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Posts Tagged ‘hate my job’

70 percent of Americans hate their jobs — how about you?

In behavior, business, journalism, life, Media, news, US, work on June 25, 2013 at 12:03 am

By Caitlin Kelly

Now here’s cheerful news. This by Tim Egan in The New York Times:

Among the 100 million people in this country who hold full-time jobs,
about 70 percent of them either hate going to work or have mentally
checked out to the point of costing their companies money — “roaming the
halls spreading discontent,” as Gallup reported. Only 30 percent of
workers are “engaged and inspired” at work.

At first glance, this sad survey is further proof of two truisms. One,
the timeless line from Thoreau that “the mass of men lead lives of
quiet desperation.” The other, less known, came from Homer Simpson by
way of fatherly advice, after being asked about a labor dispute by his
daughter Lisa. “If you don’t like your job,” he said, “you don’t strike,
you just go in there every day and do it really half-assed. That’s the
American way.”

The American way, indeed. Gallup’s current survey,
covering two years, is a follow-up to an earlier poll that found much
the same level of passive discontent from 2008 to 2010. Even in an
improving economy, people are adrift at work, complaining about a lack
of praise, with no sense of mission, and feeling little loyalty to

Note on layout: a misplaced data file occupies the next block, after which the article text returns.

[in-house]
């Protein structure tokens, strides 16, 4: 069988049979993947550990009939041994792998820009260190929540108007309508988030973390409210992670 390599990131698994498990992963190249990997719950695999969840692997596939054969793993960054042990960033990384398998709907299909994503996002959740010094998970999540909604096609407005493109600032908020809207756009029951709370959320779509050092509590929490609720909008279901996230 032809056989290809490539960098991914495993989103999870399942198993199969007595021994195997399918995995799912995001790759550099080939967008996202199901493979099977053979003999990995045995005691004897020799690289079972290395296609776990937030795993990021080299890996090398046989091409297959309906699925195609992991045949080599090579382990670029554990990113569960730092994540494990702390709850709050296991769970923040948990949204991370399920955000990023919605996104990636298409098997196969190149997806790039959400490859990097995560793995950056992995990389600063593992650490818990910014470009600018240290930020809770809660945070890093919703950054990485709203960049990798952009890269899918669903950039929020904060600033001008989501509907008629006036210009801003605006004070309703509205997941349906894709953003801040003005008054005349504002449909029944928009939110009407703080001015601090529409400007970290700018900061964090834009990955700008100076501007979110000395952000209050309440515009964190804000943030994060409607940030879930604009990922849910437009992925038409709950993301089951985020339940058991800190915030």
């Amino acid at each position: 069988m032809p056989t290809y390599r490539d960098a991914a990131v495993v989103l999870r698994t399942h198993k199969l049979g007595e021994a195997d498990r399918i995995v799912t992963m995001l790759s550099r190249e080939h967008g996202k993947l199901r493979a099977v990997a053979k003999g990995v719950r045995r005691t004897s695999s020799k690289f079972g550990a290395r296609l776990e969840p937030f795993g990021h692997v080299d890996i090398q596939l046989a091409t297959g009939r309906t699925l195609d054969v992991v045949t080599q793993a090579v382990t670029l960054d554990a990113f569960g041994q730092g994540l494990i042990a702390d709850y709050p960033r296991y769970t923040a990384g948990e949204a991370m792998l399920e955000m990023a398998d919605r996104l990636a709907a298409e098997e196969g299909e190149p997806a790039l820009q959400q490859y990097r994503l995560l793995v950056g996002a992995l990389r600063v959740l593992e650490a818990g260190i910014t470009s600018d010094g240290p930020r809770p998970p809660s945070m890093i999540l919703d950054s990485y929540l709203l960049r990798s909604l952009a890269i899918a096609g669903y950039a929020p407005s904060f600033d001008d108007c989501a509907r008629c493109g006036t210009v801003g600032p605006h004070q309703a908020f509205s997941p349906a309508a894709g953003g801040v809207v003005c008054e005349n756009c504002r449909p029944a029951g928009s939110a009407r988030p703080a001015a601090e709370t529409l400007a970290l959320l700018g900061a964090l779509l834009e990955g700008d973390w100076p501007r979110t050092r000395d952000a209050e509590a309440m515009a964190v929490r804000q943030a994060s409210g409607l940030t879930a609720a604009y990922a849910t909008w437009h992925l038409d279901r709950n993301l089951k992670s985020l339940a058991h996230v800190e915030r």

their employer.

Not surprisingly, the primary reason that people hate their jobs is their boss — who ignores them, bullies them, or undermines them. Sad, considering how many of us spend most of our time at work.

I was very lucky, in my first newspaper job at the Globe and Mail, to have the best boss ever. None has ever matched his rare combination of high standards, praise when warranted, low-key style and, best of all, someone who kept offering me terrifyingly difficult and unfamiliar assignments — which always ended up on the front page of that national paper.

New York journalism? Not so much, sorry to say.

Self Employment Tax Form - Schedule SE

Self Employment Tax Form – Schedule SE (Photo credit: Philip Taylor PT)

A few of my tormentors bosses here:

– The woman editor-in-chief at a medical trade magazine who shouted curses at everyone, even across our large open-plan office space. She stood Tokyo-subway-rush-hour close to me, her pupils strangely dilated — (heavy anti-psychotic medication? need of same?) — and shouted at me. One day I closed a phone interview with a brief chat, while she shrieked, (and he could hear every word): “I told you never to have personal conversations at work!” I finally asked a co-worker how she put up with it all. Her secret? Anti-depressants.

– The male editor-in-chief of another trade magazine who came into my small, narrow office to verbally hammer me with his disappointment in my work. I told him truthfully, as calmly and politely as possible, I was doing the best I knew how.  He’d hired me into a senior job for which I simply did not have the skills, as my resume made clear. “Define best!” he snarled.

– The male editor who, when I asked him to have lunch to discuss how I was doing in my new job, about six months in, sneered: “I don’t take lunch. When I want to speak to you, I’ll let you know.” (I was then 48.)

I’ve now been self-employed since 2006.

Do you have a boss from hell?

What — if anything — are you doing about it?

Have you ever had [or been] one?

What Do You Want To Be When You Grow (Up)?

In behavior, blogging, business, education, film, journalism, life, Media, Money, movies, work on February 10, 2011 at 3:38 am
Disc Jockey in Training

Image by Photography By Shaeree via Flickr

Did you know?

Do you know now?

Sean Aiken, a young Canadian man and recent college graduate in 2007, didn’t know what he wanted to do for a living — so he worked 52 jobs in one year to find out.